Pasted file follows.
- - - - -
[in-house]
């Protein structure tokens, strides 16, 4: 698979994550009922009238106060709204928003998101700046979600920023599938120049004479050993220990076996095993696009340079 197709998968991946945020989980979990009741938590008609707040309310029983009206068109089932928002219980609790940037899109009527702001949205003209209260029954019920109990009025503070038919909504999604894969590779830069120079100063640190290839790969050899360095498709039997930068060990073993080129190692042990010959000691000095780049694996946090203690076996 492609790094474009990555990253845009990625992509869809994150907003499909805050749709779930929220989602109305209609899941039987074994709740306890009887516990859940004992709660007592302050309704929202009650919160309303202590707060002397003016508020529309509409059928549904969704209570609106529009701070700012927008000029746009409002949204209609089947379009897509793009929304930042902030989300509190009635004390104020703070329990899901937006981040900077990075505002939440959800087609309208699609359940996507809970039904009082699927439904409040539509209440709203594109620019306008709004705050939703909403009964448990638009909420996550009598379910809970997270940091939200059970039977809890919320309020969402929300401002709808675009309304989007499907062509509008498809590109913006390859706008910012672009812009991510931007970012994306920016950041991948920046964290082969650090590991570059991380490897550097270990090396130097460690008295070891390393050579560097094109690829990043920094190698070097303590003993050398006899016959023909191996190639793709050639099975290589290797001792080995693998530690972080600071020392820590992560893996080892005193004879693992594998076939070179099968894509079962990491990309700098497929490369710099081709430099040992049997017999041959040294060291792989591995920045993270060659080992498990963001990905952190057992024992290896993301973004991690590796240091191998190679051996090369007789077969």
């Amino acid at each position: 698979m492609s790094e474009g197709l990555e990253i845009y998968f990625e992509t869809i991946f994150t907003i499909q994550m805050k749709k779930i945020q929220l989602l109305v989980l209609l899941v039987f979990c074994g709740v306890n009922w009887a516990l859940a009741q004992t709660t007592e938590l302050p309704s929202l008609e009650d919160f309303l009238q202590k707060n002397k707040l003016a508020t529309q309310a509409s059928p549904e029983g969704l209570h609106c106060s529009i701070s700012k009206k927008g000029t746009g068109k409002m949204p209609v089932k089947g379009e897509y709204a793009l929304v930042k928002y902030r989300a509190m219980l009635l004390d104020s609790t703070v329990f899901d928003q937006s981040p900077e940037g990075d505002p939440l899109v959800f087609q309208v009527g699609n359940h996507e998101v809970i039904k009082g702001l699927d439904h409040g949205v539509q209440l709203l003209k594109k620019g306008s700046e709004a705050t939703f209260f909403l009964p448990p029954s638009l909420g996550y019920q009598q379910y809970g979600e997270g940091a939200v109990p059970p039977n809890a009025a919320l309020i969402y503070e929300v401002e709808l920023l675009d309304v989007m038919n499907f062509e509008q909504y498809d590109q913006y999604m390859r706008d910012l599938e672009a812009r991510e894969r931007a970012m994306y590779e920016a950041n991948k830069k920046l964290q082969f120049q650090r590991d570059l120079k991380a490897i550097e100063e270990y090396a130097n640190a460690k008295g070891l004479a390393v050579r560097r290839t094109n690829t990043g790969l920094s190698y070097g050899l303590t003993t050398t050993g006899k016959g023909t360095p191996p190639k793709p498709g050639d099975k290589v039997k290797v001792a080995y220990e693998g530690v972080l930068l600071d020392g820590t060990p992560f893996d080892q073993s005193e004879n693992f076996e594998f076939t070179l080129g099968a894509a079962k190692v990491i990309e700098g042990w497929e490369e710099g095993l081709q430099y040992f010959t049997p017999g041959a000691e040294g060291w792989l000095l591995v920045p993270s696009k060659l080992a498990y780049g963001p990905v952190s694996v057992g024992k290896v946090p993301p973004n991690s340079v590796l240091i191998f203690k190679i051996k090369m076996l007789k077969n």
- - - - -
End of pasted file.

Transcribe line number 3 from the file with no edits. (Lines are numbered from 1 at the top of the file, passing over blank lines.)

């Amino acid at each position: 698979m492609s790094e474009g197709l990555e990253i845009y998968f990625e992509t869809i991946f994150t907003i499909q994550m805050k749709k779930i945020q929220l989602l109305v989980l209609l899941v039987f979990c074994g709740v306890n009922w009887a516990l859940a009741q004992t709660t007592e938590l302050p309704s929202l008609e009650d919160f309303l009238q202590k707060n002397k707040l003016a508020t529309q309310a509409s059928p549904e029983g969704l209570h609106c106060s529009i701070s700012k009206k927008g000029t746009g068109k409002m949204p209609v089932k089947g379009e897509y709204a793009l929304v930042k928002y902030r989300a509190m219980l009635l004390d104020s609790t703070v329990f899901d928003q937006s981040p900077e940037g990075d505002p939440l899109v959800f087609q309208v009527g699609n359940h996507e998101v809970i039904k009082g702001l699927d439904h409040g949205v539509q209440l709203l003209k594109k620019g306008s700046e709004a705050t939703f209260f909403l009964p448990p029954s638009l909420g996550y019920q009598q379910y809970g979600e997270g940091a939200v109990p059970p039977n809890a009025a919320l309020i969402y503070e929300v401002e709808l920023l675009d309304v989007m038919n499907f062509e509008q909504y498809d590109q913006y999604m390859r706008d910012l599938e672009a812009r991510e894969r931007a970012m994306y590779e920016a950041n991948k830069k920046l964290q082969f120049q650090r590991d570059l120079k991380a490897i550097e100063e270990y090396a130097n640190a460690k008295g070891l004479a390393v050579r560097r290839t094109n690829t990043g790969l920094s190698y070097g050899l303590t003993t050398t050993g006899k016959g023909t360095p191996p190639k793709p498709g050639d099975k290589v039997k290797v001792a080995y220990e693998g530690v972080l930068l600071d020392g820590t060990p992560f893996d080892q073993s005193e004879n693992f076996e594998f076939t070179l080129g099968a894509a079962k190692v990491i990309e700098g042990w497929e490369e710099g095993l081709q430099y040992f010959t049997p017999g041959a000691e040294g060291w792989l000095l591995v920045p993270s696009k060659l080992a498990y780049g963001p990905v952190s694996v057992g024992k290896v946090p993301p973004n991690s340079v590796l240091i191998f203690k190679i051996k090369m076996l007789k077969n």